Eating the right food and staying at a healthy weight can also help lower the risk of heart disease, diabetes, cancer and osteoporosis.
The type of HIV medication you are on can also have implications for nutrition. The right food at a particular time in the day can help the absorption and effectiveness of medication, and can help with adherence to medication. It can also help to counteract the side effects of some medications like nausea or diarrhoea, although most side effects do go away in time.
Your clinic or doctor will be able to help if you have any questions about your nutrition and medication.
Multivitamins and herbal remedies
You should be able to get most of your nutrients from a balanced diet, however, many people with HIV take multivitamins. However high doses of some vitamins and minerals might become harmful and have side effects and should be avoided:
- vitamin A
- vitamin C
- vitamin E
- vitamin B6
These herbal supplements may interact with HIV medication and make it less effective:
- African potato
- St John’s Wort.
Illnesses and eating
It used to be the case that people living with HIV were more likely to get food poisoning or have problems caused by water impurities. This is no longer the case, as long as your immune system is healthy and strong.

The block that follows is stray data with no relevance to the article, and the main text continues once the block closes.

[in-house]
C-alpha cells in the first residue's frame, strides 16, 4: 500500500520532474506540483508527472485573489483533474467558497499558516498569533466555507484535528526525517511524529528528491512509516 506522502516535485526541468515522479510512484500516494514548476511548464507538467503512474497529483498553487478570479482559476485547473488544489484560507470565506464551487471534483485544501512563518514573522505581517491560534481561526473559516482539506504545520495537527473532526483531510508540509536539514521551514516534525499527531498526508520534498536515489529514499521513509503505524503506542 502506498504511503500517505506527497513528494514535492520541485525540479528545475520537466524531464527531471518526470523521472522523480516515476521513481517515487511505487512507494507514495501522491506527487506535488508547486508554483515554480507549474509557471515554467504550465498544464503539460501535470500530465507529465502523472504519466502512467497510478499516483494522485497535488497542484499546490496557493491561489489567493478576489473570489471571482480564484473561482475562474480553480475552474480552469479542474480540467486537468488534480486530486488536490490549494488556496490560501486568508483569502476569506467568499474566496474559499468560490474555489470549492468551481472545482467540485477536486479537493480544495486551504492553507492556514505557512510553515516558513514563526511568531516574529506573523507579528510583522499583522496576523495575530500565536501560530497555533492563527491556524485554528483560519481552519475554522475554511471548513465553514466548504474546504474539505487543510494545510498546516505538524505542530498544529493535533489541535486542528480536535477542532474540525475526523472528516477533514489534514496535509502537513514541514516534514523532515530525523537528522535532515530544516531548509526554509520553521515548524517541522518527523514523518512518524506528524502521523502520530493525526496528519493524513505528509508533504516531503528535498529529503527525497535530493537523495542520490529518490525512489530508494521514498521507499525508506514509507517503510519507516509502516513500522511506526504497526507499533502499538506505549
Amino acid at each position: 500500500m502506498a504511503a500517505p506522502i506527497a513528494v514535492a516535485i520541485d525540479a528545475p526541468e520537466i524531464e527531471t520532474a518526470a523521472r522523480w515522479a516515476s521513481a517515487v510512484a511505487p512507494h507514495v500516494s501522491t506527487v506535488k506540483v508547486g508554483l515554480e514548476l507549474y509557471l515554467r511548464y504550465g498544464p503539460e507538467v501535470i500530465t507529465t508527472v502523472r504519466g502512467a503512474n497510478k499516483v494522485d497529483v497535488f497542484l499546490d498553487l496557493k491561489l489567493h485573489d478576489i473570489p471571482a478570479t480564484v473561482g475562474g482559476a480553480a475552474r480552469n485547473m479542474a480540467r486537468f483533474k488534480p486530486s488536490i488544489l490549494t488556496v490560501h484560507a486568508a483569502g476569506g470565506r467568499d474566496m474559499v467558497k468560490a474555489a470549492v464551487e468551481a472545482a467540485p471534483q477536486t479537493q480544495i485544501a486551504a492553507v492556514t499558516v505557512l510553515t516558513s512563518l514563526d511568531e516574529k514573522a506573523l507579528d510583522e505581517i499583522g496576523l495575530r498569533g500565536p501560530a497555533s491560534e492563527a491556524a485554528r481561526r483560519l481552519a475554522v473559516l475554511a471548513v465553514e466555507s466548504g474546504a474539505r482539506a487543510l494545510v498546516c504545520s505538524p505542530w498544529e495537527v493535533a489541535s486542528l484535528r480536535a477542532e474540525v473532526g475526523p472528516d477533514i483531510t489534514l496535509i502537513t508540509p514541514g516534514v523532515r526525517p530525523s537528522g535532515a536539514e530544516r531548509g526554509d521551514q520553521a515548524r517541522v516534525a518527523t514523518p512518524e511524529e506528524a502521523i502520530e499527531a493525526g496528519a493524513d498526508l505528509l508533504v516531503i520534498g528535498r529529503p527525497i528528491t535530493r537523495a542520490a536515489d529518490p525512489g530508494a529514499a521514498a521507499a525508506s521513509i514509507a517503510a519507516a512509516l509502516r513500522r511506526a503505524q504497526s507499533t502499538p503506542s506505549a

If your CD4 count is below 200 you might need to be especially careful when preparing and handling food or drinking water.
If you’re travelling abroad, your clinician will be able to advise you of any special measures you need to take regarding drinking water.
Mouth or throat infections
Infection in the throat, gums and mouth can be a sign of untreated HIV, and can make it extremely painful to eat.
HIV treatment and eating
Some HIV medication has caused problems with high cholesterol and the development of diabetes.
Links have been found between type 2 diabetes and some HIV drugs. These include:
- the little-used d4T
- full doses of the booster drug ritonavir.
You can lower your level of cholesterol, and reduce your chance of developing type 2 diabetes, by eating a healthy diet and exercising.
NHS Choices has some in-depth information about risk factors for Type 2 diabetes.
Fat redistribution (known as lipodystrophy) used to be more common in people taking certain HIV medication.
It's characterised by gaining weight in some places and losing it in others, causing changes to the body's shape and appearance. It’s now uncommon in the UK as the drugs that caused it are largely avoided.
You can read NAM’s excellent booklet Nutrition.
The Food Chain has recipes on their website. If you're based in London, they also provide a range of services, which include meal deliveries and grocery deliveries for people with acute health needs, plus cookery classes.
NHS Choices has a range of information about healthy eating.
Most HIV clinics have dietitians, who can advise you on your diet and also talk to you about any concerns you have.